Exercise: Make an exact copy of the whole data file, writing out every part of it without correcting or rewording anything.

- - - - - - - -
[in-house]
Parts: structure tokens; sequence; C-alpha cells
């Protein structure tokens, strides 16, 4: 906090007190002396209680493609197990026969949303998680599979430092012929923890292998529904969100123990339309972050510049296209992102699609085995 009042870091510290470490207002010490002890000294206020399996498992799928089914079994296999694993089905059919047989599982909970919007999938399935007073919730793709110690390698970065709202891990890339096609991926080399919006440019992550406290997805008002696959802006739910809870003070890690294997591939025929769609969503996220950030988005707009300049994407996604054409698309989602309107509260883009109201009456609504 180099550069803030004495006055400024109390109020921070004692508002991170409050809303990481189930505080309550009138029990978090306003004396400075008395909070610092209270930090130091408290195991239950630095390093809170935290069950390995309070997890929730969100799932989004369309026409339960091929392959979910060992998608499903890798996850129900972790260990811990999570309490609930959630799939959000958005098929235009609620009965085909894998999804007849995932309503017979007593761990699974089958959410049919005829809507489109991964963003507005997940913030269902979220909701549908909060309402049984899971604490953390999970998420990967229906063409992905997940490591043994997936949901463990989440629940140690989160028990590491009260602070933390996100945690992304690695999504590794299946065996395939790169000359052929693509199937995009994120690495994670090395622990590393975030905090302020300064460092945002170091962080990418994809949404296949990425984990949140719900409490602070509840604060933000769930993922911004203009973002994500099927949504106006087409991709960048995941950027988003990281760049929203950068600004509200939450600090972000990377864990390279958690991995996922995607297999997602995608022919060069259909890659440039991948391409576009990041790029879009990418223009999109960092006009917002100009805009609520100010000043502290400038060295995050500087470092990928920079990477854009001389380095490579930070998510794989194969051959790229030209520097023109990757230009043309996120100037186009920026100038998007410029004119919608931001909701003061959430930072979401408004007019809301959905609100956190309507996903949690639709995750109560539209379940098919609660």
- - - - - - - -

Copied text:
[in-house]
Parts: structure tokens; sequence; C-alpha cells
């Protein structure tokens, strides 16, 4: 906090007190002396209680493609197990026969949303998680599979430092012929923890292998529904969100123990339309972050510049296209992102699609085995 009042870091510290470490207002010490002890000294206020399996498992799928089914079994296999694993089905059919047989599982909970919007999938399935007073919730793709110690390698970065709202891990890339096609991926080399919006440019992550406290997805008002696959802006739910809870003070890690294997591939025929769609969503996220950030988005707009300049994407996604054409698309989602309107509260883009109201009456609504 180099550069803030004495006055400024109390109020921070004692508002991170409050809303990481189930505080309550009138029990978090306003004396400075008395909070610092209270930090130091408290195991239950630095390093809170935290069950390995309070997890929730969100799932989004369309026409339960091929392959979910060992998608499903890798996850129900972790260990811990999570309490609930959630799939959000958005098929235009609620009965085909894998999804007849995932309503017979007593761990699974089958959410049919005829809507489109991964963003507005997940913030269902979220909701549908909060309402049984899971604490953390999970998420990967229906063409992905997940490591043994997936949901463990989440629940140690989160028990590491009260602070933390996100945690992304690695999504590794299946065996395939790169000359052929693509199937995009994120690495994670090395622990590393975030905090302020300064460092945002170091962080990418994809949404296949990425984990949140719900409490602070509840604060933000769930993922911004203009973002994500099927949504106006087409991709960048995941950027988003990281760049929203950068600004509200939450600090972000990377864990390279958690991995996922995607297999997602995608022919060069259909890659440039991948391409576009990041790029879009990418223009999109960092006009917002100009805009609520100010000043502290400038060295995050500087470092990928920079990477854009001389380095490579930070998510794989194969051959790229030209520097023109990757230009043309996120100037186009920026100038998007410029004119919608931001909701003061959430930072979401408004007019809301959905609100956190309507996903949690639709995750109560539209379940098919609660």